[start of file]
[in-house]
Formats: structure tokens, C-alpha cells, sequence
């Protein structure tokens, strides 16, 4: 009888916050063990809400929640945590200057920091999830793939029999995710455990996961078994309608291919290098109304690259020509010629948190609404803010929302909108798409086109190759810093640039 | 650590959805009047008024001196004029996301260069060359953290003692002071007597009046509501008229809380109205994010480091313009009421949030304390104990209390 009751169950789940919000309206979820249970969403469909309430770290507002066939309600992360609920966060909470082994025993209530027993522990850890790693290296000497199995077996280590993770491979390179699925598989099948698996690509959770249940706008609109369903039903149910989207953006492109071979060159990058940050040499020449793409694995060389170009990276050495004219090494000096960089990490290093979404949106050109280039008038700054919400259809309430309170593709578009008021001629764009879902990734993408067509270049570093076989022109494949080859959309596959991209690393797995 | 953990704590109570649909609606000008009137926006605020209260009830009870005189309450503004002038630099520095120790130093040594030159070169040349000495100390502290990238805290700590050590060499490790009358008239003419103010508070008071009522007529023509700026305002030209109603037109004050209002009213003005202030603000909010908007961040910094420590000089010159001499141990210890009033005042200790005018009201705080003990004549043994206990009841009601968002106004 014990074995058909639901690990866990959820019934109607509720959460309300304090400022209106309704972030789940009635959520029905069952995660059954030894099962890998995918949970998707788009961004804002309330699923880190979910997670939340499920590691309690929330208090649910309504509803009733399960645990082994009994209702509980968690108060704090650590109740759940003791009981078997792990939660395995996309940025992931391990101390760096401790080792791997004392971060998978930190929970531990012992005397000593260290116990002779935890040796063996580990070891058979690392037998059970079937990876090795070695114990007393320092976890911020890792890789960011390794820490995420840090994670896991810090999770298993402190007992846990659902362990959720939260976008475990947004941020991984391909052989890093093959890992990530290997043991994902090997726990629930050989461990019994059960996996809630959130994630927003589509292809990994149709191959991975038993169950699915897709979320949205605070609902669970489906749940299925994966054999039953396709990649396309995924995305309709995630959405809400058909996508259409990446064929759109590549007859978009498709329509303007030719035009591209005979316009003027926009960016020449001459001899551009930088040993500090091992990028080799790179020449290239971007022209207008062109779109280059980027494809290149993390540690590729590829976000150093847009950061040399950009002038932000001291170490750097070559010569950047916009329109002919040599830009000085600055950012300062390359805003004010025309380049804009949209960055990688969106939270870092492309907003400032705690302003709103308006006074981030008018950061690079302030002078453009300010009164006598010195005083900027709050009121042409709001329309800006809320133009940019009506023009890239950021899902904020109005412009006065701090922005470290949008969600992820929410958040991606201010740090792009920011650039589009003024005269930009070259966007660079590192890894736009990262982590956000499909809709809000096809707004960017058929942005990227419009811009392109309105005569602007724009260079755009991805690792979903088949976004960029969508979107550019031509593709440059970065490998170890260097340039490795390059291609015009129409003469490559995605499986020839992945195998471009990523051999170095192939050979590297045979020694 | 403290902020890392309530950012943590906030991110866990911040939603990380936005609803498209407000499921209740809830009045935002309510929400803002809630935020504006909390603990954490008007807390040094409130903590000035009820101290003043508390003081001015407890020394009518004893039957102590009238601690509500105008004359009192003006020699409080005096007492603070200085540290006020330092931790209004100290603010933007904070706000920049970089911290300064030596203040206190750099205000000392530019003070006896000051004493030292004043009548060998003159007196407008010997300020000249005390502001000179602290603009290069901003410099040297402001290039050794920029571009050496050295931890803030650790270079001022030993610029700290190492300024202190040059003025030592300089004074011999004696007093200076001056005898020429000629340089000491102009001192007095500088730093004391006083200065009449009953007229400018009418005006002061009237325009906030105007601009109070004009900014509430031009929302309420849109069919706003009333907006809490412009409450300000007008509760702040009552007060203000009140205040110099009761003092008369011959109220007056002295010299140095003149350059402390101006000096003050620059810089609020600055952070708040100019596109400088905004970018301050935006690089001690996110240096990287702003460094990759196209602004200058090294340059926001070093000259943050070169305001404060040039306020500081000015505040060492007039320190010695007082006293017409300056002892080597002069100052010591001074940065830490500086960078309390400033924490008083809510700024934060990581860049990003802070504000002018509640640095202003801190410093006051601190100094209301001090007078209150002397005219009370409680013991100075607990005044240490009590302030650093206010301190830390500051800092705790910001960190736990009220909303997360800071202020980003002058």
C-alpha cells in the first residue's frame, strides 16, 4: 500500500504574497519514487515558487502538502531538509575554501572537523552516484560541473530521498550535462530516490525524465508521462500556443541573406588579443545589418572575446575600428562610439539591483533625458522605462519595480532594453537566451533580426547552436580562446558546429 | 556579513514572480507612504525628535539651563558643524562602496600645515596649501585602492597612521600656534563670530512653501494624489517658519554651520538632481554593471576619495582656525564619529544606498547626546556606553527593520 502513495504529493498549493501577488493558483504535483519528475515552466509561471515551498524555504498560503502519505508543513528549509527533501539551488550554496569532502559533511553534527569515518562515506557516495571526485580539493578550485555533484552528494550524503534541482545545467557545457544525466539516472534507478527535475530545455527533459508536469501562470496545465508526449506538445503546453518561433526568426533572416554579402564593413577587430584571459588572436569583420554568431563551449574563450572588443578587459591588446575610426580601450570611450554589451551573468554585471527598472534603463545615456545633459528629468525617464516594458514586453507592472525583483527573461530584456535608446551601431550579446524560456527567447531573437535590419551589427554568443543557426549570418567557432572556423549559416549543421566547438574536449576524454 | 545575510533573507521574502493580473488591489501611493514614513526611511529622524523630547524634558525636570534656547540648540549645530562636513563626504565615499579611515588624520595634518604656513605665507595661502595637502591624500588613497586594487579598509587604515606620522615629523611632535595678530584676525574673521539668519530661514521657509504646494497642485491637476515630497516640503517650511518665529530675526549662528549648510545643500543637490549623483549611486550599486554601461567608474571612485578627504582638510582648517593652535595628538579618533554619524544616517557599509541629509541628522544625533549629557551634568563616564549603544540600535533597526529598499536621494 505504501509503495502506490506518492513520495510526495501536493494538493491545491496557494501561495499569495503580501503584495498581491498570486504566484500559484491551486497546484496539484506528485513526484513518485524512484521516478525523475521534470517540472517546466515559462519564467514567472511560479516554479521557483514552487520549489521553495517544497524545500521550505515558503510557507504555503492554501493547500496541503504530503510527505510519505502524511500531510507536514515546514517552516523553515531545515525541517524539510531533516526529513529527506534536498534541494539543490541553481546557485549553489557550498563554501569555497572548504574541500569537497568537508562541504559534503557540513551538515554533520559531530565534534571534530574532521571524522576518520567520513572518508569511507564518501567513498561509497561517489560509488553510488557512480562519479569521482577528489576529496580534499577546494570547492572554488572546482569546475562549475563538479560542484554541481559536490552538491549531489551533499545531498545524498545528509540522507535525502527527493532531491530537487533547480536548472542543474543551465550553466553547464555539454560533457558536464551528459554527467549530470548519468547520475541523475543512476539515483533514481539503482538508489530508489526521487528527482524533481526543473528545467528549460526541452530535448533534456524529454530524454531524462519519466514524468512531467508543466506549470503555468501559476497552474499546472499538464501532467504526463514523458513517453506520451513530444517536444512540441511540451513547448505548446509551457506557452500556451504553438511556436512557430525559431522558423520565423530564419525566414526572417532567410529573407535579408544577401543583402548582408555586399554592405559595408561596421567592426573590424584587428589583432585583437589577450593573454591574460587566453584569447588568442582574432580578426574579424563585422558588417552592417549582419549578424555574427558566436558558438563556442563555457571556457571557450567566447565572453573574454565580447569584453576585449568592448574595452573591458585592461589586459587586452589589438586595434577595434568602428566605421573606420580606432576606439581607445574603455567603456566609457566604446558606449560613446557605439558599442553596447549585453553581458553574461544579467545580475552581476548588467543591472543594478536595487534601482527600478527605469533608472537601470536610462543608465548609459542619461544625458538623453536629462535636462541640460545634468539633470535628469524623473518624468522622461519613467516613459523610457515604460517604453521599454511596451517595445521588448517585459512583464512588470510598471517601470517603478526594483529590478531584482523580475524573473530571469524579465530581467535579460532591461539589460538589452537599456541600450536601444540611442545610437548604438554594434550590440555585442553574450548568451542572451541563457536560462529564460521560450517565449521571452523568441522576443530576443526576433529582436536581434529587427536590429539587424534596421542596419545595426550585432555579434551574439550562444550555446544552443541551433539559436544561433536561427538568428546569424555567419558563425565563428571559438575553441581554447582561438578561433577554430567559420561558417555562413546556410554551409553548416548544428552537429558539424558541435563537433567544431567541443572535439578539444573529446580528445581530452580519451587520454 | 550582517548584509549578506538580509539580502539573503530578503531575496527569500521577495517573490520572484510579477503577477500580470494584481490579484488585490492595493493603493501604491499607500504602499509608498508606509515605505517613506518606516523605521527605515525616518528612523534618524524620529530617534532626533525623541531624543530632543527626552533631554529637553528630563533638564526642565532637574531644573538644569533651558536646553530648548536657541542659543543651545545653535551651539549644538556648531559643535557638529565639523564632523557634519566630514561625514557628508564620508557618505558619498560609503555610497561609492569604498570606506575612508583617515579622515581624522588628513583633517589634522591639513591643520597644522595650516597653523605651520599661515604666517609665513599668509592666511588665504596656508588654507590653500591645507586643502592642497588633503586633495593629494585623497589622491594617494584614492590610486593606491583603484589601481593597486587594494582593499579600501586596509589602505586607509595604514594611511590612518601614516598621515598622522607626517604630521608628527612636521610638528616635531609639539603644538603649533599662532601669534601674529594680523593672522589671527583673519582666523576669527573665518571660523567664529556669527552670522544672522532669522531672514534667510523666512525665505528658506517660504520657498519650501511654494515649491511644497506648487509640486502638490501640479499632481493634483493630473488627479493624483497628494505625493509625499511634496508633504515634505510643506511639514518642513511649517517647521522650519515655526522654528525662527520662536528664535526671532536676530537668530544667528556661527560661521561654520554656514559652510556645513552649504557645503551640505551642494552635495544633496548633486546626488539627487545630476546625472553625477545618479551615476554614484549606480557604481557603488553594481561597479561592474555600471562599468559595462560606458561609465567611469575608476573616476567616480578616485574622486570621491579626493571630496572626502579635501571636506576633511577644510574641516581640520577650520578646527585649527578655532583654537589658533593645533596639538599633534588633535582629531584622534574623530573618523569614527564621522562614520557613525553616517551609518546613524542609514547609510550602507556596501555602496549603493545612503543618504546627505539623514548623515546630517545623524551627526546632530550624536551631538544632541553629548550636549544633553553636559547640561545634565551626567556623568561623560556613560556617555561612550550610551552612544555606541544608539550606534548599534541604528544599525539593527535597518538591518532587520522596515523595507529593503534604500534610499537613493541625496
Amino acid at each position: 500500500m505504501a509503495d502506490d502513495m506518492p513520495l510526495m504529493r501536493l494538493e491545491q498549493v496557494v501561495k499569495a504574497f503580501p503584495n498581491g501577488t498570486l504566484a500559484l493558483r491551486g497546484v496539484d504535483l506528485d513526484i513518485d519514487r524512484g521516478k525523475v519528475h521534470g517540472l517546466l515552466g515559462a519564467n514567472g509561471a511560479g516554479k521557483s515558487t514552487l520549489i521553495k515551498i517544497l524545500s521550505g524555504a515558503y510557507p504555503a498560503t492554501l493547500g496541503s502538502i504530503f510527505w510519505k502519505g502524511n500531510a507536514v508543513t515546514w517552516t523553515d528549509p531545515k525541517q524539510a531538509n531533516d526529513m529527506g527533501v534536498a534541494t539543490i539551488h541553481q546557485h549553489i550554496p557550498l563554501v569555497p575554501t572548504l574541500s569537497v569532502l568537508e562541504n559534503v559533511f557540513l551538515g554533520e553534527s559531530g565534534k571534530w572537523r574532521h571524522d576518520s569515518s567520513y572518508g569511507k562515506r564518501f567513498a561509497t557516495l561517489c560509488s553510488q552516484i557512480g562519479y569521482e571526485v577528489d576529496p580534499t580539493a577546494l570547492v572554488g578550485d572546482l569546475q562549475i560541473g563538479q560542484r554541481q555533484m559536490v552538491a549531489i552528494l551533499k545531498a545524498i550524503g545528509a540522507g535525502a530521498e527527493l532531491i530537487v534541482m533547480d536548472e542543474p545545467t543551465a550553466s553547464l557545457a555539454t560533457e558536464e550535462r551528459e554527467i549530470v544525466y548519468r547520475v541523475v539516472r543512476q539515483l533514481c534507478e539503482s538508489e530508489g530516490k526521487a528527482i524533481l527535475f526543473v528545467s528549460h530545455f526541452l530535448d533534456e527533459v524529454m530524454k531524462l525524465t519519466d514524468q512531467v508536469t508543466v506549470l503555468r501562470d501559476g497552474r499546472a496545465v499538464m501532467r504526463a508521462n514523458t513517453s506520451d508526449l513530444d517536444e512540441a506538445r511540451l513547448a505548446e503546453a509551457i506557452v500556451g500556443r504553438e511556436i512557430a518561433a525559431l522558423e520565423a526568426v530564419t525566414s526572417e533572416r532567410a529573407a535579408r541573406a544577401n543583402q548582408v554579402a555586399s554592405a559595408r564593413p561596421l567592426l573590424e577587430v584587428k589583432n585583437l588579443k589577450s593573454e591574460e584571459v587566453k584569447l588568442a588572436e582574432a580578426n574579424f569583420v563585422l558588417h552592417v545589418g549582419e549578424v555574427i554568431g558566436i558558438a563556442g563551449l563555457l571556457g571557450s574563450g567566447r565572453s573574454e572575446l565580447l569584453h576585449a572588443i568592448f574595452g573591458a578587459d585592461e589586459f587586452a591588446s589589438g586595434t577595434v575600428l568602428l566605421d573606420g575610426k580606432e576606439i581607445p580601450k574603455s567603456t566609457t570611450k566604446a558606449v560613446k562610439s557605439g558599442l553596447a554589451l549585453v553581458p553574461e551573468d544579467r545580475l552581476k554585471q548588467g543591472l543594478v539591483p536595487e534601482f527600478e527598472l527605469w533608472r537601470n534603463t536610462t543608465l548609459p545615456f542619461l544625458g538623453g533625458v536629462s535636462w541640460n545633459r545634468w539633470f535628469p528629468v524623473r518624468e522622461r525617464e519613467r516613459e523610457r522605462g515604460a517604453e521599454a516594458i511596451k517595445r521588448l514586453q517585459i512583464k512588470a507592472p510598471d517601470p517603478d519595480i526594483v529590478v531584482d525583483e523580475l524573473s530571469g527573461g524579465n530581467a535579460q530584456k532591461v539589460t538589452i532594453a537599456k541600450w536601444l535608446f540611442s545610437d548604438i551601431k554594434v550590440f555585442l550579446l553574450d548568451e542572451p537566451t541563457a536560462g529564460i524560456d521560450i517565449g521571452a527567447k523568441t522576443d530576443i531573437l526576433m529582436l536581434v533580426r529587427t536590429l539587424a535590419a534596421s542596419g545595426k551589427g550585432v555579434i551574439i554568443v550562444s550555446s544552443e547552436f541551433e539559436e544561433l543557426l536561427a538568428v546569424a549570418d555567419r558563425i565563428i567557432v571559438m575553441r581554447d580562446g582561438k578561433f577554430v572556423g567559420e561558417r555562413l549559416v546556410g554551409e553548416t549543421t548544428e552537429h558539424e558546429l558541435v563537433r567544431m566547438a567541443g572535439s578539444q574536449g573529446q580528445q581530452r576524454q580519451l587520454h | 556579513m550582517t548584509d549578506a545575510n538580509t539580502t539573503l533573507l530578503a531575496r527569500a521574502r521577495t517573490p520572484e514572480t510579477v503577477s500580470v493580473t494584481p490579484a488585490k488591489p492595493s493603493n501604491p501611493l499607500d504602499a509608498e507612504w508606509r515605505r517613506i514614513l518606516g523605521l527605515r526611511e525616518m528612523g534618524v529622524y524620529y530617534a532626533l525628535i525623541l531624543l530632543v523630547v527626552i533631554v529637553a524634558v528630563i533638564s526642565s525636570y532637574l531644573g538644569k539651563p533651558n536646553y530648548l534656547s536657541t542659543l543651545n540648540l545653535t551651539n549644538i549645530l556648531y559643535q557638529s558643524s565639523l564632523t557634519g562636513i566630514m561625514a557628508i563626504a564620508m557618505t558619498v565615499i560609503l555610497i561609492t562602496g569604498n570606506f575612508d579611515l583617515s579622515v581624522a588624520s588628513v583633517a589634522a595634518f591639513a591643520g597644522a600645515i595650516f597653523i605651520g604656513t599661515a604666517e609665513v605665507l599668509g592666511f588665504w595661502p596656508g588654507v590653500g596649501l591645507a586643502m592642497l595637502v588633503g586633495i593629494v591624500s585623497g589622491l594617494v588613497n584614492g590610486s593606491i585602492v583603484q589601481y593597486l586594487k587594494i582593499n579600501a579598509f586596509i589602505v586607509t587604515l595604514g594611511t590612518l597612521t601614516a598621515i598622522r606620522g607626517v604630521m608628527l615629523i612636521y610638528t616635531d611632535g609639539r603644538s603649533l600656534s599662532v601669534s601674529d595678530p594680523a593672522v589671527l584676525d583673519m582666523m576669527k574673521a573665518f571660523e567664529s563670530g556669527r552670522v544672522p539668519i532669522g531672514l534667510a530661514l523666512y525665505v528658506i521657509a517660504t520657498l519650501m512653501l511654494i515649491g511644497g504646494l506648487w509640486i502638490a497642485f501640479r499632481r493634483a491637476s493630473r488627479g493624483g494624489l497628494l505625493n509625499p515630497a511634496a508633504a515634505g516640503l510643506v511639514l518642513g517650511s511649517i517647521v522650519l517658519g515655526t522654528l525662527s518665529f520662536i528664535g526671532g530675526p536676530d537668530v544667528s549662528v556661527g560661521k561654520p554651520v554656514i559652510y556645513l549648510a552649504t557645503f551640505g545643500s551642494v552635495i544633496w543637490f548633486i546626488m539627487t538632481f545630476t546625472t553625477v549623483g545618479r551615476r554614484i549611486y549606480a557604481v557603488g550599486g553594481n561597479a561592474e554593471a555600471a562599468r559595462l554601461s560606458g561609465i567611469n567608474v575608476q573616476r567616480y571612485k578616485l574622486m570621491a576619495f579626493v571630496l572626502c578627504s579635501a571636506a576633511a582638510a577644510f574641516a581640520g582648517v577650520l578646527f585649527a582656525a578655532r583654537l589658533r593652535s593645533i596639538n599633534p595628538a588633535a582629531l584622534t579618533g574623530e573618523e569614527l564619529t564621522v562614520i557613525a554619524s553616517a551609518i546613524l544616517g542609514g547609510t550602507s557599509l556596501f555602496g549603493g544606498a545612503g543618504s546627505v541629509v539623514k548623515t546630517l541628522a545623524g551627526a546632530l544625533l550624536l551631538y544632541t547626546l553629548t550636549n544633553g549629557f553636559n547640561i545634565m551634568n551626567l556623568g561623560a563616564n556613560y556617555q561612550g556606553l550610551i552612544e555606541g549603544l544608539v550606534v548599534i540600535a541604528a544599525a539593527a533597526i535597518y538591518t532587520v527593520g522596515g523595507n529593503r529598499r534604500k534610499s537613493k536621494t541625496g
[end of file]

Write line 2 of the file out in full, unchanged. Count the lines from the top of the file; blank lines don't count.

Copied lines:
Formats: structure tokens, C-alpha cells, sequence